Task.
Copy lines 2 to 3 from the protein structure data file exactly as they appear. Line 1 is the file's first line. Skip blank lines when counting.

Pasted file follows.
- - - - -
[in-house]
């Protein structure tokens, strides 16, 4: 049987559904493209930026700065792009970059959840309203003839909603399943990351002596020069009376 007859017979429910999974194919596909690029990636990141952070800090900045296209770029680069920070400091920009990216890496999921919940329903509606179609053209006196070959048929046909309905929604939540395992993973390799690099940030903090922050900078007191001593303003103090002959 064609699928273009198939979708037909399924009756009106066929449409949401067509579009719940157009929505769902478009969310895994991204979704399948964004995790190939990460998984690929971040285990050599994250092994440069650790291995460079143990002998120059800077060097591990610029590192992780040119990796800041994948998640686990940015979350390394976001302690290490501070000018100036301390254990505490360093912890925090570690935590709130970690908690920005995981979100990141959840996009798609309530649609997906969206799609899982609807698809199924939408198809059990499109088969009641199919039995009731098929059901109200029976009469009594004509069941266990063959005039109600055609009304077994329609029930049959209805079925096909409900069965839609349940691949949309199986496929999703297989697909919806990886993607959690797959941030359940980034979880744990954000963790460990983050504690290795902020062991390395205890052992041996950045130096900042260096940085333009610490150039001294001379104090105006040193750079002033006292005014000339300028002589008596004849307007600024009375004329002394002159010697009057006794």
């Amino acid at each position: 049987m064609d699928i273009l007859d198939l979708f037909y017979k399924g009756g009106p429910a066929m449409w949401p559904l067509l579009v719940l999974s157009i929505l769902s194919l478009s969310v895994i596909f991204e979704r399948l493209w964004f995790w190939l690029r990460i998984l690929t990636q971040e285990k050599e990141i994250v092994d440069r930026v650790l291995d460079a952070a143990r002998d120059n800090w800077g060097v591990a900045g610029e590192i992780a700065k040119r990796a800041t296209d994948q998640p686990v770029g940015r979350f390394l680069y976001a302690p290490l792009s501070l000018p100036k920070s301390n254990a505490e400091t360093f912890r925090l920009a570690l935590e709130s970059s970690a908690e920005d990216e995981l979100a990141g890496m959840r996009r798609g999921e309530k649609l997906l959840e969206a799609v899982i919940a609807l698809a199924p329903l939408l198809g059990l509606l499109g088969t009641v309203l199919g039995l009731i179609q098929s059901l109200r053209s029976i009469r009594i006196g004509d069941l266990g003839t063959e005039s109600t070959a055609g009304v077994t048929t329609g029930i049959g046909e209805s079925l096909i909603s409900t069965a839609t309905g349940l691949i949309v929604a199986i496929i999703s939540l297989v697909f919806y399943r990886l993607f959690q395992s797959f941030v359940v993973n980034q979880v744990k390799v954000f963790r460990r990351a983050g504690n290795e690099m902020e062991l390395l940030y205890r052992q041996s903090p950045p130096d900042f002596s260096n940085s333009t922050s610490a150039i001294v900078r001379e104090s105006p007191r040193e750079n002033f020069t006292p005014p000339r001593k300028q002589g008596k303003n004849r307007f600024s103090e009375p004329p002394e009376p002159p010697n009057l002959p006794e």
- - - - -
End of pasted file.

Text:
């Protein structure tokens, strides 16, 4: 049987559904493209930026700065792009970059959840309203003839909603399943990351002596020069009376 007859017979429910999974194919596909690029990636990141952070800090900045296209770029680069920070400091920009990216890496999921919940329903509606179609053209006196070959048929046909309905929604939540395992993973390799690099940030903090922050900078007191001593303003103090002959 064609699928273009198939979708037909399924009756009106066929449409949401067509579009719940157009929505769902478009969310895994991204979704399948964004995790190939990460998984690929971040285990050599994250092994440069650790291995460079143990002998120059800077060097591990610029590192992780040119990796800041994948998640686990940015979350390394976001302690290490501070000018100036301390254990505490360093912890925090570690935590709130970690908690920005995981979100990141959840996009798609309530649609997906969206799609899982609807698809199924939408198809059990499109088969009641199919039995009731098929059901109200029976009469009594004509069941266990063959005039109600055609009304077994329609029930049959209805079925096909409900069965839609349940691949949309199986496929999703297989697909919806990886993607959690797959941030359940980034979880744990954000963790460990983050504690290795902020062991390395205890052992041996950045130096900042260096940085333009610490150039001294001379104090105006040193750079002033006292005014000339300028002589008596004849307007600024009375004329002394002159010697009057006794």
């Amino acid at each position: 049987m064609d699928i273009l007859d198939l979708f037909y017979k399924g009756g009106p429910a066929m449409w949401p559904l067509l579009v719940l999974s157009i929505l769902s194919l478009s969310v895994i596909f991204e979704r399948l493209w964004f995790w190939l690029r990460i998984l690929t990636q971040e285990k050599e990141i994250v092994d440069r930026v650790l291995d460079a952070a143990r002998d120059n800090w800077g060097v591990a900045g610029e590192i992780a700065k040119r990796a800041t296209d994948q998640p686990v770029g940015r979350f390394l680069y976001a302690p290490l792009s501070l000018p100036k920070s301390n254990a505490e400091t360093f912890r925090l920009a570690l935590e709130s970059s970690a908690e920005d990216e995981l979100a990141g890496m959840r996009r798609g999921e309530k649609l997906l959840e969206a799609v899982i919940a609807l698809a199924p329903l939408l198809g059990l509606l499109g088969t009641v309203l199919g039995l009731i179609q098929s059901l109200r053209s029976i009469r009594i006196g004509d069941l266990g003839t063959e005039s109600t070959a055609g009304v077994t048929t329609g029930i049959g046909e209805s079925l096909i909603s409900t069965a839609t309905g349940l691949i949309v929604a199986i496929i999703s939540l297989v697909f919806y399943r990886l993607f959690q395992s797959f941030v359940v993973n980034q979880v744990k390799v954000f963790r460990r990351a983050g504690n290795e690099m902020e062991l390395l940030y205890r052992q041996s903090p950045p130096d900042f002596s260096n940085s333009t922050s610490a150039i001294v900078r001379e104090s105006p007191r040193e750079n002033f020069t006292p005014p000339r001593k300028q002589g008596k303003n004849r307007f600024s103090e009375p004329p002394e009376p002159p010697n009057l002959p006794e």